TAFTBD IPA Chugging Along…

On April 23, 2008, in Brew Pubs, Craft Beer, Homebrewing, by Mark Ranes

The Teach a Friend to Brew Day IPA is happily fermenting away.  I started the ferment cool and it has picked up a few degrees from the fermentation process, but it is still working at a nice cool temperature.  My beer might as well enjoy the cool weather while it can.  Soon the summer heat in California’s Central Valley will make for problematic fermentations.  I was surprised that  the TAFTBD IPA didn’t ferment wildly and come shooting out the blow-off tubes.  It did slightly trickle out of one of the BOTs, but nothing like I’ve been seeing in recent months with my ale fermentations.  The krausen has peaked right at the top of the 6.5 gallon carboy’s neck, so I know things are going well.  The difference in this fermentation might be the White Labs Pacific Ale yeast.  It does attenuate less than the Cal Ale yeast I usually use.

I have several brews on the horizon.  I need to brew my Klassic Kolsch again, an English Bitter, a standard Pale Ale and finally, I want to brew an American Style wheat – possibly with some fresh watermelon in the secondary.  I have the yeast for all of these brews, so time is ticking on their shelf life.  Unfortunately, the Kolsch will require the use of my conditioning fridge for the necessary cool fermentation, so I’ll need to find a home for those five kegs for a month – or have a party and drink down the brews that I have on hand:)

River City Brewing\'s Woodenhead Ale Pint

I recently found this picture I’d taken with my cell phone while waiting for my daughter’s plane to arrive at the Sacramento Airport.  Her flight was delayed for an extra hour (and I arrived early anyway), so I dropped by one of my favorite pubs in Sacramento, River City Brewing Company for a pint of Woodenhead Ale.  They’ve had a cask ale the last few times I’ve been in, and I’ve tasted it each time, but it always seems thin and lacking the body I like in an ale.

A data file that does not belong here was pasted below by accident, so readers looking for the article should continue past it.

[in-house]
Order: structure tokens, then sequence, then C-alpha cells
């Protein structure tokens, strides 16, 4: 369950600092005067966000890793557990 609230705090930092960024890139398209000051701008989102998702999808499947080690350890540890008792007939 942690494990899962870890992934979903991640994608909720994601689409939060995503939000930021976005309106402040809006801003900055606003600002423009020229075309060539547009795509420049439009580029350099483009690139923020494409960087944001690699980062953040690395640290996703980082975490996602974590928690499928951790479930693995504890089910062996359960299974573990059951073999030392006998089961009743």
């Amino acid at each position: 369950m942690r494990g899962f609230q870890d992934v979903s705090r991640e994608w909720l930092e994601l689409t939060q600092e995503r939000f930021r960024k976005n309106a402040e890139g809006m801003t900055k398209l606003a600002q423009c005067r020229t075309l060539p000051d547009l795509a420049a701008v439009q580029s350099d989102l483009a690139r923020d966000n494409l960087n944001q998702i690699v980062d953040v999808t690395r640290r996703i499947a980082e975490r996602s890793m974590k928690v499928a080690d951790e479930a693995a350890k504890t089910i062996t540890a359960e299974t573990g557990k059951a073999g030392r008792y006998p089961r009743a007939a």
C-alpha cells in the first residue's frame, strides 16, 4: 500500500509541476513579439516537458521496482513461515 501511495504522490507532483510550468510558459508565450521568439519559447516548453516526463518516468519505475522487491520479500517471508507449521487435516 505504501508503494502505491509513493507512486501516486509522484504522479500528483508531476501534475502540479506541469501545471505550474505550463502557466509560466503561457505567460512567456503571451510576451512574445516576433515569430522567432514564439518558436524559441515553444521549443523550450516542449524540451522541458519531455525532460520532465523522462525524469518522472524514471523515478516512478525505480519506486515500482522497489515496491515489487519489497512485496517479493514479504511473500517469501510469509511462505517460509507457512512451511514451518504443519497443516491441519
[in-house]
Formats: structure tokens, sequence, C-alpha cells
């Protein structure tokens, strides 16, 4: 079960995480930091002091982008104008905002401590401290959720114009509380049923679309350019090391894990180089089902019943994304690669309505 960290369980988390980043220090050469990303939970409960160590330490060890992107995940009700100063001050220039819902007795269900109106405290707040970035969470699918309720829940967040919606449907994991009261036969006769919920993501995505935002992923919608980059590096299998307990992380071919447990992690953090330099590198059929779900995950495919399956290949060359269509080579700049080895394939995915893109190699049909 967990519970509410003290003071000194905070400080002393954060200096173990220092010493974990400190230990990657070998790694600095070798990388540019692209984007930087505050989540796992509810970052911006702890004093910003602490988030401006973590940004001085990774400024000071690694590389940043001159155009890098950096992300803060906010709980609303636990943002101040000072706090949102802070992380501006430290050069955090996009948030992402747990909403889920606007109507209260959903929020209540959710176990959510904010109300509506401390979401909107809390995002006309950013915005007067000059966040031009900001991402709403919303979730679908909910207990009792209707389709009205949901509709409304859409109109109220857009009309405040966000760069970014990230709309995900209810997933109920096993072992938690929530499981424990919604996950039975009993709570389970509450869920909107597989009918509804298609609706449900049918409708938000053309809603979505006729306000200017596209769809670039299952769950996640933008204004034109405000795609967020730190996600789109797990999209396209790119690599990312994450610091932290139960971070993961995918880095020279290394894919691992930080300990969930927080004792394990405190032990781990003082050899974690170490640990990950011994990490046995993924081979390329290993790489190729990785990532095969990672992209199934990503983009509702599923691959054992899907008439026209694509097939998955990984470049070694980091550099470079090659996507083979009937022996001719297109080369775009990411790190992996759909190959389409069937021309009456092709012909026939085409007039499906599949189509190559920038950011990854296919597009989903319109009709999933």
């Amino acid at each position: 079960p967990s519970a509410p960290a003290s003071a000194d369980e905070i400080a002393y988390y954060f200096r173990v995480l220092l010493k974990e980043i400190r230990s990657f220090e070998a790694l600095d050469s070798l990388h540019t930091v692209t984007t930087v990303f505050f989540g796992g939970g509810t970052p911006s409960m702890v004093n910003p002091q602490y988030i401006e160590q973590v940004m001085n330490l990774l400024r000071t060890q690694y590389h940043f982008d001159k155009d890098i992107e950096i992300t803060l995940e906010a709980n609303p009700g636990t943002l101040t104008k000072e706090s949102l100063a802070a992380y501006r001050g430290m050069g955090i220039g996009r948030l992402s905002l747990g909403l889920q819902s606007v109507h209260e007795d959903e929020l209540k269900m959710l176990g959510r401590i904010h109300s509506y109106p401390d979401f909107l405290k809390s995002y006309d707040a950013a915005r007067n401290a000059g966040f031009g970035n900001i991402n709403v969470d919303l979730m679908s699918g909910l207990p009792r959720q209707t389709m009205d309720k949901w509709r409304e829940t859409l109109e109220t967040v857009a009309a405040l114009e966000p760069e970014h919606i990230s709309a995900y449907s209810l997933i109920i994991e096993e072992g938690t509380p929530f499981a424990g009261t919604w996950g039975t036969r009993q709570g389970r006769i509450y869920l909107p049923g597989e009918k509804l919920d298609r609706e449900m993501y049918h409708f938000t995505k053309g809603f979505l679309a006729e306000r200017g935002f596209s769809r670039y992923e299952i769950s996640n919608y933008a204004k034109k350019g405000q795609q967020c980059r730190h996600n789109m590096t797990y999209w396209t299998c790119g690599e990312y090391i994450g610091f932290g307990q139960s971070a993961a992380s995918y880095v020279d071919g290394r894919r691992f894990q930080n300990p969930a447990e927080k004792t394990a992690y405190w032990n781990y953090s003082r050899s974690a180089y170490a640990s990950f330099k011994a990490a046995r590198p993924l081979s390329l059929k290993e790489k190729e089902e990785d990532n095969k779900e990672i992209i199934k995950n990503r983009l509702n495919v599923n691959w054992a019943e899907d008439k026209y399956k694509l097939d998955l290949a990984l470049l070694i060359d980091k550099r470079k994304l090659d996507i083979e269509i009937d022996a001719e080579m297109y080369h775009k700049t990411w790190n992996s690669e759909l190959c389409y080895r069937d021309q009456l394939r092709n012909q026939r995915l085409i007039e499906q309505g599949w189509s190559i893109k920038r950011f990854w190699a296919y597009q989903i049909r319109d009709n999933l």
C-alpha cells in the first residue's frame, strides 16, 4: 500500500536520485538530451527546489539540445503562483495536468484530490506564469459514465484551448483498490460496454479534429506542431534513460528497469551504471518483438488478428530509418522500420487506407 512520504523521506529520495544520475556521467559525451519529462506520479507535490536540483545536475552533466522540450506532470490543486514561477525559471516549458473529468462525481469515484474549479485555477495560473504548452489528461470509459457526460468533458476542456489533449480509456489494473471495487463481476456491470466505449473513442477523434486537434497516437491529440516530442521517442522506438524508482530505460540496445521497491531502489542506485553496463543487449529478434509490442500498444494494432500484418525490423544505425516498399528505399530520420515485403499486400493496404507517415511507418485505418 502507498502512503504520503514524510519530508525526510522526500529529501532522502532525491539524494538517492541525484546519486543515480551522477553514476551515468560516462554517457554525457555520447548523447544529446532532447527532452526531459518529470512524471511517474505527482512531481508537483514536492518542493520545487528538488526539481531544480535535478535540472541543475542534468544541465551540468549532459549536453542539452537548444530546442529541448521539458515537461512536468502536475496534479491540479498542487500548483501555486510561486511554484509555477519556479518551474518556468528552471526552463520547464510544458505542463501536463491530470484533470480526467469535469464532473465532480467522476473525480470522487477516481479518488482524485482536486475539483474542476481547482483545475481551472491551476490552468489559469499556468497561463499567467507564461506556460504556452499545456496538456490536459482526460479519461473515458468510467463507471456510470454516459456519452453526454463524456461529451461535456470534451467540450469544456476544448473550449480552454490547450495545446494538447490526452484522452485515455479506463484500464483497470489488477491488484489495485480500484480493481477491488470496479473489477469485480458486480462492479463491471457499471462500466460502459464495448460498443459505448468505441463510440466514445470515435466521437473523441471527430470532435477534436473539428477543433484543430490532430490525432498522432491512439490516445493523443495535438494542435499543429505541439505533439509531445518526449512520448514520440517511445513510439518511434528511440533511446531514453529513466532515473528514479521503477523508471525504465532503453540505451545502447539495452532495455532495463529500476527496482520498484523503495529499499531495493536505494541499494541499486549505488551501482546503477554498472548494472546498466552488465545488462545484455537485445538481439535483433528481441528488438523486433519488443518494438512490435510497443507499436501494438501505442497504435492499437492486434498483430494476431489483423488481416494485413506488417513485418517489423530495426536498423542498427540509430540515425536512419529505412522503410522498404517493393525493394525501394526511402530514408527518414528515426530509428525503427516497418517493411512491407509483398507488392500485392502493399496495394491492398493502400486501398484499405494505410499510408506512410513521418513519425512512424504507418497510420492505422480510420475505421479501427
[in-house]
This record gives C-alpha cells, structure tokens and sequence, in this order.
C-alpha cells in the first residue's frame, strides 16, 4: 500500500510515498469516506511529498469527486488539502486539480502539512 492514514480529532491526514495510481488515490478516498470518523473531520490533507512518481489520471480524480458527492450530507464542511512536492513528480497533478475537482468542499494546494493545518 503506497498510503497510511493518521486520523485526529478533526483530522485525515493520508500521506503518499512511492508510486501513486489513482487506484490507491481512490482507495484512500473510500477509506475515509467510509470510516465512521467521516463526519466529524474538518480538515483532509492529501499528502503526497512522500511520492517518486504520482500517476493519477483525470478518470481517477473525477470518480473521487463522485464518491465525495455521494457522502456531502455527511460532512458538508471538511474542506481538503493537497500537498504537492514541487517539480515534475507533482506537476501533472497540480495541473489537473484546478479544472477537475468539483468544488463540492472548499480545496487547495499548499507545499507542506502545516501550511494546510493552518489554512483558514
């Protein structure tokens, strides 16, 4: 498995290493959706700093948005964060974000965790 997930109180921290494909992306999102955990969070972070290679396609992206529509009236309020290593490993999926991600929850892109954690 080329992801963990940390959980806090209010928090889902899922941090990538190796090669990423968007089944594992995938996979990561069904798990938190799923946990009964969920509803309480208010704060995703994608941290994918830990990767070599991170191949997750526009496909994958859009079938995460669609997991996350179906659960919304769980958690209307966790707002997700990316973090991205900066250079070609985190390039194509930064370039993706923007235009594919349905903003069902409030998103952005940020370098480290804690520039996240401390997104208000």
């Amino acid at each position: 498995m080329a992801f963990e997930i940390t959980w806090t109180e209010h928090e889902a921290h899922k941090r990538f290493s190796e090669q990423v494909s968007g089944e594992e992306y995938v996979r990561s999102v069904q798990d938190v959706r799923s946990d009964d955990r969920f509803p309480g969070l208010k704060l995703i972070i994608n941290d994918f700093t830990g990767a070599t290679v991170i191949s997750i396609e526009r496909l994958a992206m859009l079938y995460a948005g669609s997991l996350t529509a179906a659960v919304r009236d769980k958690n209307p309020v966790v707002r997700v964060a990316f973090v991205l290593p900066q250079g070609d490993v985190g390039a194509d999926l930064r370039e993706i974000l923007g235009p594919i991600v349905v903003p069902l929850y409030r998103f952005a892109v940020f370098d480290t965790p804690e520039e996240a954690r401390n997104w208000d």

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Lazy Barleywine

On April 16, 2008, in Homebrew Gadgets, Homebrewing, by Mark Ranes

I brewed a big ‘ole barleywine on Valentines Day this year (isn’t that romantic:).

It was the biggest beer I’ve ever brewed and came in at OG 1.134!  It was like syrup when I put it in the fermentor.  Obviously I was worried about the yeast’s ability to chew through the wort, but I made a huge 1600 ml starter, with 2 vials of White Labs Cal Ale yeast, WLP001.  It took off with a huge ferment, with a massive krausen, that put a ton of yeast in the bucket holding the blowoff tube.  I was hopeful.  After about 25 days I took a hydrometer reading and the hydrometer bottomed out -meaning that it was still way too high.  I added a properly rehydrated packet of Safale US-05 in hopes that it could wake up the lazy barleywine.  All the while, I’d been performing my standard late fermentation carboy swirling on a daily basis, in hopes of rousing the yeast.  I tested it again after a week and it had dropped a bit, but not enough.  A couple weeks ago, I had Stephen pick up a vial of White Labs Champagne yeast, WLP715, in hopes that its high tolerance for alcohol might help finish off the barleywine.  Additionally I put a heating pad on the carboy, insulated by a Carboy Cover, and hoped for the best.  There was some activity in the airlock, and I’ve continued to swirl the carboy on a daily basis.  I’ll take another hydrometer reading soon to see how much progress I’ve made toward the final gravity.

I’d like to give a plug to Carboy Covers.  I’ve been using them since I started brewing and I gave a couple to Stephen because he taught me so much about brewing (even though I’m now a better brewer than he is:). Basically, most brewers know that light is an enemy to your fermenting, as well as finished, beers.  Carboy Covers keep the light out of your carboys.  They are made of soft fleece-like material and come in a variety of fashionable colors.  You can get them for 1, 3, 5, 6 and 6.5 gallon carboys and I can attest to the fact that they do hold up over time.

The green Carboy Cover in this picture is over three years old and does have a nasty yeast overflow stain on it, but I’m sure with a simple rinsing, it will clean up nicely:)

Originally, I picked all of my Carboy Covers up on eBay, but there were no auctions running when I wanted my last batch, so I paid full retail at $11.00 a pop – still a good deal in my book.  There are currently a couple eBay auctions running right now.  I recently had to resort to using bath sheets to cover my carboys since I had so much beer in glass.  Now, with four additional Carboy Covers, I can have up to 40 gallons in glass, and protected from light!



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